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Where did the Scottish Douglas family come from? What is the Scottish Douglas family crest and coat of arms? When did the Douglas family first arrive in the United States? Where did the various branches of the family go? What is the Douglas family history?The ancient Pictish-Scottish family that first used the name Douglas lived in Moray, where the family has a long and distinguished history dating back to early times. Some claim the name is derived from a knight of 770 who after aiding King Solvathius of Scotland in his great battle with Donald Bain, King of the Western Isles was granted the lands of Clydesdale. Others claim the name was originally derived from Theobaldus, a Flemming and were granted the lands of Douglas Water. In Gaelic, the name is Dudhglas means "black stream."
The arts of spelling and translation were yet in their infancies when surnames began, so there are an enormous number of spelling variations of the names in early Scottish records. This is a particular problem with Scottish names because of the numerous times a name might have been loosely translated to English from Gaelic and back. Douglas has been spelled Douglas, Douglass, Dougliss, Dougless, Dowglas, Duglas, Duglass and many more.
First found in Moray, where the progenitor of the Clan is thought to be Archibald of Douglasdale (1198-1239). The Douglasses of Drumlanrig claim descent from Sir William Douglas, who was granted the lands of Drumlanrig in 1412 by King James I. The grandson of Archibald Douglasdale, known as William the Hardy, served as a companion-in-arms to William Wallace, the patriot leader of the Scottish wars of Independence. His two sons carried on his noble reputation. The first, William, was the progenitor of the Douglases of Morton and was granted the Earldom of Morton in 1458 by King James II. The second, Andrew, and his family became known as the Black Douglases.
This web page shows only a small excerpt of our Douglas research. Another 463 words (33 lines of text) covering the years 1174, 1243, 1298, 1220, 1274, 1328, 1400, 1380, 1403, 1360, 1408, 1402, 1404, 1540, 1595, 1594, 1674, 1611, 1662 and are included under the topic Early Douglas History in all our PDF Extended History products.
Another 893 words (64 lines of text) are included under the topic Early Douglas Notables in all our PDF Extended History products.
Some of the Douglas family moved to Ireland, but this topic is not covered in this excerpt. Another 107 words (8 lines of text) about their life in Ireland is included in all our PDF Extended History products.
This oppression forced many Scots to leave their homelands. Most of these chose North America as their destination. Although the journey left many sick and poor, these immigrants were welcomed the hardy with great opportunity. Many of these settlers stood up for their newfound freedom in the American War of Independence. More recently, Scots abroad have recovered much of their collective heritage through highland games and other patriotic functions and groups. An examination of passenger and immigration lists has located various settlers bearing the name Douglas:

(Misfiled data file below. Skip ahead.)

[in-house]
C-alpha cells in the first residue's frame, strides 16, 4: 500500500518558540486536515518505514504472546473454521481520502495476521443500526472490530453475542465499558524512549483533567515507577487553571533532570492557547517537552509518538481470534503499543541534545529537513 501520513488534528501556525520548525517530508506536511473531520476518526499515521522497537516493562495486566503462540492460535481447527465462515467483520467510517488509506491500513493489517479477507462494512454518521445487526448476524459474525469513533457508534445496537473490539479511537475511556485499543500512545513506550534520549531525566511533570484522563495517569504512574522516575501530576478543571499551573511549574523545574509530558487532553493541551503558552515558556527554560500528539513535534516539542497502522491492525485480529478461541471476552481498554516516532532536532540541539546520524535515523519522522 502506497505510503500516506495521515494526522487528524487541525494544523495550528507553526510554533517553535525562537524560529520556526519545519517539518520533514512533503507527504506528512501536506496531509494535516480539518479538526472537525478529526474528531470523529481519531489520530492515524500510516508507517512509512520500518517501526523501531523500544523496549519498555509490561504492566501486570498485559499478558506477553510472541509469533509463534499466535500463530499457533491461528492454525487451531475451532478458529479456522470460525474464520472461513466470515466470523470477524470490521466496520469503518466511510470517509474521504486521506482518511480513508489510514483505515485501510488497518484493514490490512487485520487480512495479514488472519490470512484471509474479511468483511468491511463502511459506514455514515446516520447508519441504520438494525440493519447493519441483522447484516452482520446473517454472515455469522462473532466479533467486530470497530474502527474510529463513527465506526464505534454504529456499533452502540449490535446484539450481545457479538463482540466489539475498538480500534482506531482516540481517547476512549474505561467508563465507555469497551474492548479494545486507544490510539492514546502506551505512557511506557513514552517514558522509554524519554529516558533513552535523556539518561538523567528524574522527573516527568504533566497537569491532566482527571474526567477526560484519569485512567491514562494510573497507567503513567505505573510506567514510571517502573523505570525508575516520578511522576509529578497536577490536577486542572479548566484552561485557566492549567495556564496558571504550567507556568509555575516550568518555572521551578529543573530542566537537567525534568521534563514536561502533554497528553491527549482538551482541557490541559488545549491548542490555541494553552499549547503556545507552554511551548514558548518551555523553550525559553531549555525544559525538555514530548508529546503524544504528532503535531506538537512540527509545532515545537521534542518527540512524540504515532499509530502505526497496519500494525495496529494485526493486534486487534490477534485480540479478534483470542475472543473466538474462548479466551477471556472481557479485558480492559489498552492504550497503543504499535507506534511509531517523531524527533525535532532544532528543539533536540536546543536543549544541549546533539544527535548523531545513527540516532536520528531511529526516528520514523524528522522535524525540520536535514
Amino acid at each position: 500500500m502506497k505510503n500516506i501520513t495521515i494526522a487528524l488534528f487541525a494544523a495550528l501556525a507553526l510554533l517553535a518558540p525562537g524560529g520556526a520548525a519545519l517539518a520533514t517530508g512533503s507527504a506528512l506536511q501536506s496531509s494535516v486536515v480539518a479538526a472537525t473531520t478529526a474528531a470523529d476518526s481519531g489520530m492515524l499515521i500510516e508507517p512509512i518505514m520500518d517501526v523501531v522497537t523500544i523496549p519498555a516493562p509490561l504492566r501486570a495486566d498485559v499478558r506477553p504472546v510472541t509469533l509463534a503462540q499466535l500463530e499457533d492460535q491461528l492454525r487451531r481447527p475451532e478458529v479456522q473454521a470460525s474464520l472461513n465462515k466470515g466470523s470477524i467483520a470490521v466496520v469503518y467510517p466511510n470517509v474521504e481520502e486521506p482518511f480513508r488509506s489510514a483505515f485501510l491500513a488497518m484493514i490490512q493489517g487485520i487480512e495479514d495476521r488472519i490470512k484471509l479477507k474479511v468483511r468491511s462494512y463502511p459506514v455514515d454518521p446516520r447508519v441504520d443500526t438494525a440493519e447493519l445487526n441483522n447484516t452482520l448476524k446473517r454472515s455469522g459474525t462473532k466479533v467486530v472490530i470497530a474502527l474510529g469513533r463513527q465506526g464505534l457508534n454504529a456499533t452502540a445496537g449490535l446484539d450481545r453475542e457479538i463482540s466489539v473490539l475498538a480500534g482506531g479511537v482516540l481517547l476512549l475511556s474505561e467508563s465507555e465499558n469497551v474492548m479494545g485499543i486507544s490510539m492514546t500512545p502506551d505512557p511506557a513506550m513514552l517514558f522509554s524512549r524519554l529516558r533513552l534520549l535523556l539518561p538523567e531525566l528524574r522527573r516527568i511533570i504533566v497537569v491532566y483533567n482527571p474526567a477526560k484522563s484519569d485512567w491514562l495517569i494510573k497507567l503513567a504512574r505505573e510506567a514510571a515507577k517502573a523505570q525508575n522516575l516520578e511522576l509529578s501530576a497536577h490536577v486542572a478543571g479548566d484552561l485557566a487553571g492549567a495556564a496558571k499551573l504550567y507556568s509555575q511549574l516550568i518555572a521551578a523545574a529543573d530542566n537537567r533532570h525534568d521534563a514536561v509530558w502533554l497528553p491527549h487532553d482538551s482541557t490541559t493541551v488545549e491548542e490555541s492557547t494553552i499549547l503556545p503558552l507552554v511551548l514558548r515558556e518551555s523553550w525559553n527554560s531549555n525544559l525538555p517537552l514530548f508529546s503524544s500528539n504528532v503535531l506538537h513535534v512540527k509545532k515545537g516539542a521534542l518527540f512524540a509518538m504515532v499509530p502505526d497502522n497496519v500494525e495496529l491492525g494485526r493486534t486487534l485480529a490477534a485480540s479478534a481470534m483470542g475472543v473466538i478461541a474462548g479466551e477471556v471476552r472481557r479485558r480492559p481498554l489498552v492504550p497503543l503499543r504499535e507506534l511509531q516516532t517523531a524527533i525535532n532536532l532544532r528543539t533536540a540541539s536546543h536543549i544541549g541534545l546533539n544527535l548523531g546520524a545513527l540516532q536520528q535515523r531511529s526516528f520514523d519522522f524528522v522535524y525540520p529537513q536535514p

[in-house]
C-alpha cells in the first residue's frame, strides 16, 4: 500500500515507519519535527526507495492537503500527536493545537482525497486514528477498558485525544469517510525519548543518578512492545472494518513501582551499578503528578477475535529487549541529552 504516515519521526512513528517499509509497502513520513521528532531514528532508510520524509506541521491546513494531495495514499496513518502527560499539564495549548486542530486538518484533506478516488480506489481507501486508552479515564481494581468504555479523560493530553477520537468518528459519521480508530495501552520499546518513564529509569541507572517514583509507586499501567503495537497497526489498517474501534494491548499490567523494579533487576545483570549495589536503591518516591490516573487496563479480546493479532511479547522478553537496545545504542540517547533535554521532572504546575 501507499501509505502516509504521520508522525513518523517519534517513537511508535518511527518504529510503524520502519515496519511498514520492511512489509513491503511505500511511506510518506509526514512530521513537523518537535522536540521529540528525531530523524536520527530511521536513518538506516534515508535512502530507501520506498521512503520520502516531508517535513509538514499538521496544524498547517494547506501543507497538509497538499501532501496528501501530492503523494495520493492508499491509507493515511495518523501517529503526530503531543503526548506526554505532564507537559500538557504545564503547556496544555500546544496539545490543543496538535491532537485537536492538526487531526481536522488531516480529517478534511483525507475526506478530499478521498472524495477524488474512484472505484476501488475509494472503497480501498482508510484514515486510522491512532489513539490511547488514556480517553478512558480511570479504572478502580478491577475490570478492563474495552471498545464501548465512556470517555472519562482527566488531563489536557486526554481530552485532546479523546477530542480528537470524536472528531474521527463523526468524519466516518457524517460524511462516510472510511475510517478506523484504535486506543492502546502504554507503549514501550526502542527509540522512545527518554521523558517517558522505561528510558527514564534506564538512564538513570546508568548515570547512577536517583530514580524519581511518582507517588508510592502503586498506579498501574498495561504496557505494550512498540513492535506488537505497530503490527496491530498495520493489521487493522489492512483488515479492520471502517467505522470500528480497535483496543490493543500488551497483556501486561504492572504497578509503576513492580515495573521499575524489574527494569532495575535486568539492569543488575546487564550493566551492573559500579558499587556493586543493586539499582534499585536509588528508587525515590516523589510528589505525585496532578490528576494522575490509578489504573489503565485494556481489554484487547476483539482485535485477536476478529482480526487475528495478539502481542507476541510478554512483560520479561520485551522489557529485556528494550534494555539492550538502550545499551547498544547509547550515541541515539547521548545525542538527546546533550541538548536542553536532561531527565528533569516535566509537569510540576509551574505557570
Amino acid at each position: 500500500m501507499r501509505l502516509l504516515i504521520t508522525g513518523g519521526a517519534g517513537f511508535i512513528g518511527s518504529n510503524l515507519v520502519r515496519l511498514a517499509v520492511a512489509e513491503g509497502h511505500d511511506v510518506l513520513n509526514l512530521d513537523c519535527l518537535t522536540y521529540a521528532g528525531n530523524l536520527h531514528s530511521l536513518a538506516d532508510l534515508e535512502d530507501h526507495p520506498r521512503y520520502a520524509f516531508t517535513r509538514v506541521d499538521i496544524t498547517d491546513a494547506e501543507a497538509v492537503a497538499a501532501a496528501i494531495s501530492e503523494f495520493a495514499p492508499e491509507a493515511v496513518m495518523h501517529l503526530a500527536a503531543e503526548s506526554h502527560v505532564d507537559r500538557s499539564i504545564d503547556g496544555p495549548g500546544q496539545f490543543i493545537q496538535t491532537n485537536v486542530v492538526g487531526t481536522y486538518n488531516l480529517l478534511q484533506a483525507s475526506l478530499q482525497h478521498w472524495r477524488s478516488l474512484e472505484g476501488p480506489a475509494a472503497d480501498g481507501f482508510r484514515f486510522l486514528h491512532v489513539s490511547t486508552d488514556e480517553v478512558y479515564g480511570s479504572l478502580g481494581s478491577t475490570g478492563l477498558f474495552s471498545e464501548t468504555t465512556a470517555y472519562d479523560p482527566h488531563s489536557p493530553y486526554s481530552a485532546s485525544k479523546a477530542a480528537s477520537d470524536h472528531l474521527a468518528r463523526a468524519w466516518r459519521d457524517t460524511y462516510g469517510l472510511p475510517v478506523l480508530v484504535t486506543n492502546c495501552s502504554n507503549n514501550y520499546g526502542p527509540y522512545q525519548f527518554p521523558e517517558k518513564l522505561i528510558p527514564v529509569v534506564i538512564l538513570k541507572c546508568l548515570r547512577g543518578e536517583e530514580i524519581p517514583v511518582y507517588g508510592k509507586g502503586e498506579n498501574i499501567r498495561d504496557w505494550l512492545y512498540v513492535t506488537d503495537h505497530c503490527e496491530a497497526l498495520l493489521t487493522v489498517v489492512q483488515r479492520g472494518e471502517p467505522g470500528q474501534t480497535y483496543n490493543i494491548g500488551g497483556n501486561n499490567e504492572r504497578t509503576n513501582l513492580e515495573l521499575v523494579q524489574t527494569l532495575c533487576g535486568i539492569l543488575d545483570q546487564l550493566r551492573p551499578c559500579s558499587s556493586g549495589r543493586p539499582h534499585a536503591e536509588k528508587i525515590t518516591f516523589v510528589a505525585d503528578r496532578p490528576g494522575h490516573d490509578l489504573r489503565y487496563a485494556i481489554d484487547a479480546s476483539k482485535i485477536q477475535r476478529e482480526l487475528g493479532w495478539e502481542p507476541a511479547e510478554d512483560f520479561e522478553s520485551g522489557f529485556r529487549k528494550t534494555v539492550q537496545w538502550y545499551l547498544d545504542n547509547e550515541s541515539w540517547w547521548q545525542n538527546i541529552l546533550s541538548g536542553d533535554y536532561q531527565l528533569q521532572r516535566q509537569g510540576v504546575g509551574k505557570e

Douglas Settlers in United States in the 17th Century
Douglas Settlers in United States in the 18th Century
Douglas Settlers in United States in the 19th Century
Douglas Settlers in Canada in the 18th Century
Douglas Settlers in Canada in the 19th Century
Douglas Settlers in Canada in the 20th Century
Douglas Settlers in Australia in the 19th Century
Douglas Settlers in New Zealand in the 19th Century
The motto was originally a war cry or slogan. Mottoes first began to be shown with arms in the 14th and 15th centuries, but were not in general use until the 17th century. Thus the oldest coats of arms generally do not include a motto. Mottoes seldom form part of the grant of arms: Under most heraldic authorities, a motto is an optional component of the coat of arms, and can be added to or changed at will; many families have chosen not to display a motto.
Motto: Jamais arriere
Motto Translation: Never behind.
A clan is a social group made up of a number of distinct branch-families that actually descended from, or accepted themselves as descendants of, a common ancestor. The word clan means simply children. The idea of the clan as a community is necessarily based around this idea of heredity and is most often ruled according to a patriarchal structure. For instance, the clan chief represented the hereditary "parent" of the entire clan. The most prominent example of this form of society is the Scottish Clan system...More
Septs of the Distinguished Name Douglas
Caffie, Cavers, Clendenin, Clendenine, Clendening, Clendenink, Clendennine, Clendenning, Clendennink, Clendining, Clendinnine, Clendinning, Clendinnink, Clenindin, Dawglas, Dawglass, Dawgless, Dawgliss, Dogles, Douglas, Douglase, Douglass, Dougles, Dougless, Douglis, Dougliss, Douglles, Dowglas, Draysdal, Draysdale, Draysdel, Draysdell, Draysdil, Draysdile, Draysdul, Draysdyle, Drisdal, Drisdale, Drisdele, Drisdelle, Drisdil, Drisdile, Drisdul, Drisdyle, Drisedal, Drisedale, Drisedil, Drisedile, Drisedul, Drisedyle and more.
The Douglas Family Crest was acquired from the Houseofnames.com archives. The Douglas Family Crest was drawn according to heraldic standards based on published blazons. We generally include the oldest published family crest once associated with each surname.
This page was last modified on 23 August 2015 at 15:01.